Arguably the single most popular content hosting platform on the web, many high-traffic websites have come to rely on the Wordpress / LAMP stack. Various cloud-hosted solutions have stepped-up to accomodate the infrastructure load and security implications of high profile, ecommerce websites.
With Great Power Comes... Increased Risk
Many developers have built unnecessarily complex environments that work against the way LAMP-based websites were designed to work. Beyond that, while it might seem like a good idea to break up site page caching from databases and web servers, this creates multiple additional points of failure that may hinder performance and even produce more frequent downtime.
Terms like “Firewall” and "Load Balancer" are promoted as if by default they will somehow improve the performance of websites. There seems to be a belief that load balancing will magically allow infinite horizontal scaling of web applications. This *sounds* like it makes sense, except it belies how Wordpress is built. Wordpress uses file-based session caching and cookies to store user sessions. This adds complexity to an environment where the “web server” is being replicated amongst load-balanced hosts. How is the user sessions replicated? Are tmp folders broken out into separate servers and mounted on each web server? How is the cache distributed?
When not-logged-in guests visit a Wordpress site with even basic page caching, a conservatively-spec'ed server can easily sustain a couple million unique visitors per month. This is because the stress is pushed off to Apache, requiring little RAM and a fewer CPU cycles. But, what makes the situation even better is that HTTP is stateless, so it’s not like it makes much more of a difference if 100 or 1000 people are browsing the site at the same time (not-logged-in, with page caching). There is little processing overhead from PHP and MySQL and disk I/O remains minimal.
With that said, you may still need DDoS protection, but services like Cloudflare or a decent IDS help with that, actively blocking IPs participating in attacks. Note: The Firewall doesn’t do anything for you in these cases.
Scale Down Complexity
The real action comes from logged-in visitors, loading un-cached, unique pages. You begin to stress MySQL while racking up concurrent Apache processes as PHP renders un-cached pages. While it is possible to leverage query caching and PHP caching, all these solutions have their advantages and drawbacks. You can only cache so much rendered HTML when the content displayed per visitor is unique (although javascrip with AJAX calls can help get around many of these issues).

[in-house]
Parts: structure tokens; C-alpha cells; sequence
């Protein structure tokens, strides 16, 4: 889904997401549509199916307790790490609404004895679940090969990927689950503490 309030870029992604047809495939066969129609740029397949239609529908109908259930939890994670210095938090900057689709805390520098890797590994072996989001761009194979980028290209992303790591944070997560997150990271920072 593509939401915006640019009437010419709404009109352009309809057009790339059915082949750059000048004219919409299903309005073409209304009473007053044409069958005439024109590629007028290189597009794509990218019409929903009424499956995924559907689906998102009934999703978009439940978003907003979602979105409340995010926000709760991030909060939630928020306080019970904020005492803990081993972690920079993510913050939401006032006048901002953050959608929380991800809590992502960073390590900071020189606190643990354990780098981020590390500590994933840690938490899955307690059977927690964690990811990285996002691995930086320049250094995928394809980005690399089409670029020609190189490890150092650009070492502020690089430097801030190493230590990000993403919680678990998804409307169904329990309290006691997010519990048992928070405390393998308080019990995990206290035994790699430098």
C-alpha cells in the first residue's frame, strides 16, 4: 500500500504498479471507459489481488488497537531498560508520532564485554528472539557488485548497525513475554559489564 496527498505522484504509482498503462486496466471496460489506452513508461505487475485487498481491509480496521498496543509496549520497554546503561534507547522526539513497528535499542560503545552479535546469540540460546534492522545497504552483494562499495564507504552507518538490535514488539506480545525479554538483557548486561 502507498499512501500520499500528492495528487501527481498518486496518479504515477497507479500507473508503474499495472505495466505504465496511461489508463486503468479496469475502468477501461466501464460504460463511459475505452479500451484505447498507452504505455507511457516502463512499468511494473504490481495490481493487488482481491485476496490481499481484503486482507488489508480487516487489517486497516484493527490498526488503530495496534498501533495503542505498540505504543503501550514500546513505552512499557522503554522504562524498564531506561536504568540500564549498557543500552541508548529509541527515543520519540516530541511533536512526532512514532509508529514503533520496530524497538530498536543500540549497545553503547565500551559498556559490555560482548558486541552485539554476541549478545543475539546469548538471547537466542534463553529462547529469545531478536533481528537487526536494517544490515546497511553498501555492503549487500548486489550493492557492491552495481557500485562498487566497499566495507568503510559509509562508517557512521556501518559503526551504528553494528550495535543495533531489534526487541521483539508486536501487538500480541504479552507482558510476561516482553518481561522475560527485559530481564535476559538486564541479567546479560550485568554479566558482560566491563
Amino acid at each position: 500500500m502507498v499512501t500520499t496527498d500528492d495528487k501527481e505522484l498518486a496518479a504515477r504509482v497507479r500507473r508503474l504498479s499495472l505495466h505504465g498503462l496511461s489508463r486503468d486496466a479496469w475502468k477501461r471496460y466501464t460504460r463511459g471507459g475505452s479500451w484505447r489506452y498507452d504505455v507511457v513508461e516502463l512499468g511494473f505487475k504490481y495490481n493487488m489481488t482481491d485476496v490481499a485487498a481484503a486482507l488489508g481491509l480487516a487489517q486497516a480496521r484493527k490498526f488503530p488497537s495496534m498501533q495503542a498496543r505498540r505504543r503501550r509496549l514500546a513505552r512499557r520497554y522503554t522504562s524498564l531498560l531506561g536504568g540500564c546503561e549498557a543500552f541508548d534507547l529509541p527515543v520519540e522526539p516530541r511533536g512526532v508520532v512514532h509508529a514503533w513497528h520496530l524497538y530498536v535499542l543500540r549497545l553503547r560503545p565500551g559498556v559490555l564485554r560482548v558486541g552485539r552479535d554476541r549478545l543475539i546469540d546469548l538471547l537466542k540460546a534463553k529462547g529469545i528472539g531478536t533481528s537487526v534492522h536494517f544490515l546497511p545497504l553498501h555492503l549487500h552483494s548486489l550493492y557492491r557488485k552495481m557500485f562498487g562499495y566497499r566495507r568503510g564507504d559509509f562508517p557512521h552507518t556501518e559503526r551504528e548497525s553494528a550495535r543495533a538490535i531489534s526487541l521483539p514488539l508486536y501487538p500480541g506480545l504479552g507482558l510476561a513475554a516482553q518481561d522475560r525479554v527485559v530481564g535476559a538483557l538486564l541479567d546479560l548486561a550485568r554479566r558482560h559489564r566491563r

At this point it *can* make sense to break out the webserver from the DB server. The goal would be to better accommodate RAM and CPU load incurred by Apache while relieving the primary webserver from I/O, CPU and RAM load caused, in turn, by high MySQL query traffic.
Even with that said, a simple two-web-server / one-database-server, round-robin load-balanced configuration can relieve most bottlenecks and accommodate large amounts of traffic with minimal resources.
No Easy Way Out
There is no "canned" solution! You still need to run tests on any environment and make tweaks to the following resources because each web application combined with unpredictable traffic patterns will impose unique load characters on the overall infrastructure. Some suggestions...
- RAM: Enough to accommodate high volume, un-cached traffic peaks.
- CPU: Enough to accommodate PHP mod_fcgid and Apache threads incurred by concurrent traffic. Note: I make this recommendation because it runs visitor process threads in an account dedicated to the virtual host, preventing potential infection to the rest of the server in case of a system-level hack through the website.
- Disk: Usually, lots of spindles (5+ RAID5) in a redundant array suffice for the web server. Two mounted SSDs in RAID one on the server (or a separate database server) are more than sufficient for MySQL. Of course, in a pure-Cloud environment, this terminolgy can be thrown out the window as you might be dealing with "containers", "instances", "slices", "shared SAN", etc.
- MySQL configuration: This can ONLY be done properly with at least a couple weeks' load testing. A simple tool like MySQLtuner can provide all the information you need to configure table caches and various other critical variables which will allow you to optimize performance without inducing a resource-choked kernel panic.
- PHP configuration: Take care adjusted max process memory and total concurrent fcgid threads.
The goal should be to provide the least amount of *configured* resources to get the job done, so that simple resource reallocation can quickly accommodate rapid growth. While growth overhead can be accommodated by maximizing hardware infrastructure, judiciously sparing resources through initially conservative configuration is critical to preventing sudden disasters from unforseen traffic / load spikes.
Overbuild and under-configure. This leaves you room to quickly scale up before hitting a hardware wall and if you build for HA (High Availabily), DR (Disaster Recovery) is only a step away!
This article is updated regularly to fix errors and highlight new technology.